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Lawyers urge businesses to “read the fine print” over Job Retention Scheme

Published:  25 March, 2020

Legal advice has been issued to drinks businesses who are now looking to rely on the government’s promise to cover 80% of salaries (up to a limit of £2,500) a month to furloughed members of staff during the current coronavirus (Covid-19) health crisis.

The Job Retention Scheme announced by the government last week was hailed as a tourniquet by many as it aimed to avoid mass firings and allowed fallow employees to stay on the payroll.

However, in a round robin sent to the trade, solicitors at a specialist workplace and employment firm have made it clear that it is “essential to read the fine print” and to consider how the scheme will work in practice before businesses become dependent on it.

Aiming to highlight some key issues employers should be considering, Rose Smith, senior associate at Doyle Clayton said: “There is a lack of clarity. We don’t have detail about when the grants will be available other than that the scheme will be running by late April. It is [also] not clear if it will include redundancy situations, or whether and how employers will need to demonstrate the fact the employee is not required to work.”

She went on to highlight that the scheme is intended to cover “total employment costs rather than salary costs”.

This means employees will still be subjected to the deduction of national insurance (NI) and income tax, and the business will need to pay employers’ NI and pension contributions.

“So the amount actually paid to the employee may be less than the headlines are touting (and something which the employee may not be expecting)”, said Smith.

There is also the question of how businesses will apply the scheme to higher-paid employees. Employers will need to consider whether they can or will top up salaries over the government grant, or try to get employees to agree to a pay cut.

“And what happens when the support ends?” asked Smith. “Will your business immediately bounce back to requiring its full staff, or is it more likely that the increase will be gradual? Is there a chance you may rethink the business and staffing structure during the period that things are on hold? If so, you may still need to make redundancies, or you may need to continue to keep staff on furlough, at which point the government support may have stopped (it is currently only available for wage costs between 1 March and 31 May 2020).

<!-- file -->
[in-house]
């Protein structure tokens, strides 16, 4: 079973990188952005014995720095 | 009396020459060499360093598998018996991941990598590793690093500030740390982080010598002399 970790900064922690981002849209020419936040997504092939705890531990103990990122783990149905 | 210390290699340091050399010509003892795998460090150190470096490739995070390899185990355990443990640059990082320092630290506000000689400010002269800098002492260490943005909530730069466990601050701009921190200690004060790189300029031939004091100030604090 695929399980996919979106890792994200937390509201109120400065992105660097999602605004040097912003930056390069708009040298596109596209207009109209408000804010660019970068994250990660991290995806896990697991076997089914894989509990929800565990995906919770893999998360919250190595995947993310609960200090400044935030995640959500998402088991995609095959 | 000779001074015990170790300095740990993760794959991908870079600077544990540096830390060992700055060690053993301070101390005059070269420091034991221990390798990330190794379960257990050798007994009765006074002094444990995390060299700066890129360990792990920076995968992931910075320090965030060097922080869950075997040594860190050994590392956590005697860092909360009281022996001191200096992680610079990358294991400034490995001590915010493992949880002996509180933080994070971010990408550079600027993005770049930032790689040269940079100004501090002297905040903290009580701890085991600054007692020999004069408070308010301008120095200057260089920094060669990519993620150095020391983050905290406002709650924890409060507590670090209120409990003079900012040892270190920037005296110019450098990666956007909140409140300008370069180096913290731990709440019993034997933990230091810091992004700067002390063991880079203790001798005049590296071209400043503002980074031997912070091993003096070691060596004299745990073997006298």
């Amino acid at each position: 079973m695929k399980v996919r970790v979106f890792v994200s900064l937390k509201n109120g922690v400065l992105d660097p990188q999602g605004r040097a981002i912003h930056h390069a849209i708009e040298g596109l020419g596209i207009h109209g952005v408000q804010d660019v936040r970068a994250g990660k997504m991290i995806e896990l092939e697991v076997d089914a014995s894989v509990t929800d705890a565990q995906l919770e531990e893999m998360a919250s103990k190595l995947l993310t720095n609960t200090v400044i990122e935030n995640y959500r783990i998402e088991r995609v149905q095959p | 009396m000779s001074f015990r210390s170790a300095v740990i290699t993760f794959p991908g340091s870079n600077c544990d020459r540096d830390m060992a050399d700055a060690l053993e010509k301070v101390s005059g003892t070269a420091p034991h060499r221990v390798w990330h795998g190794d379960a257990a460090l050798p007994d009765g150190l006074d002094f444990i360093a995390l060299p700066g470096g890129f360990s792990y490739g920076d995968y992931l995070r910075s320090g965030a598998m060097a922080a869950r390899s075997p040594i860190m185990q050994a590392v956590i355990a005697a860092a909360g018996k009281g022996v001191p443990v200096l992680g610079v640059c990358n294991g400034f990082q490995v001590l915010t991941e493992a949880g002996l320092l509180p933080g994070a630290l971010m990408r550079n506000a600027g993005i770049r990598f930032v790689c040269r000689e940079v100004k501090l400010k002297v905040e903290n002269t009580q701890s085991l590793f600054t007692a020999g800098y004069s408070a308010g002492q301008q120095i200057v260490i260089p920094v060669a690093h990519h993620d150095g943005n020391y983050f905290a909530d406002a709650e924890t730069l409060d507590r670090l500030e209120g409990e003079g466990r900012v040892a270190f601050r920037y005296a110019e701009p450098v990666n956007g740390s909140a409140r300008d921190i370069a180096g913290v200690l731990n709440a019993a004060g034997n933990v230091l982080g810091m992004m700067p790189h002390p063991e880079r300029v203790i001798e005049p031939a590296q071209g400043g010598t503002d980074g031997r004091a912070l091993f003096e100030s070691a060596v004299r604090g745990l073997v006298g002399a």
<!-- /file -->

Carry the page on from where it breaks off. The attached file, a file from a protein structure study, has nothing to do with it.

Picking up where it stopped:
“Immediate satisfaction not guaranteed. The lack of clarity and delay in the scheme coming on stream may mean that it is not possible for your business to judge whether the government scheme is the right route for your business. At the moment, every day and week count, and continuing to pay staff while the government crystalises its plans may simply not be possible for your business.”

Questions about how the scheme will work in practice and its delayed start time have also been raised elsewhere.

As reported by the Guardian, the HMRC workforce has seen 15,600 staff cut and 157 local offices with local knowledge closed since the crisis escalated, prompting questions over whether HMRC will be able to pay wage subsidies to companies in time to save them.

Other hints and tips from the round robin include PR advice and advice over commercial businesses facing hefty rent bills.

Jennifer Sutcliffe of Jams PR, who organised the email, said now is the time to “get your ducks in a row” in preparation for when things reopen.

“You are going to reopen and when you do the market is going to be overcrowded with brands shouting to get customers back. Start re-engaging with your PRs, social media managers, marketing departments so they can start planning campaigns for three to six months' time.

“Get a really solid Christmas bookings strategy in place… and stay away from virtue signalling. It’s fabulous that brands are doing so much to help those in need at the moment, delivering food to NHS workers etc, but don’t use this as a constant PR stunt for your brand.

“Customers will see through it. One social media post will suffice, live streams of you delivering the food – not so much.”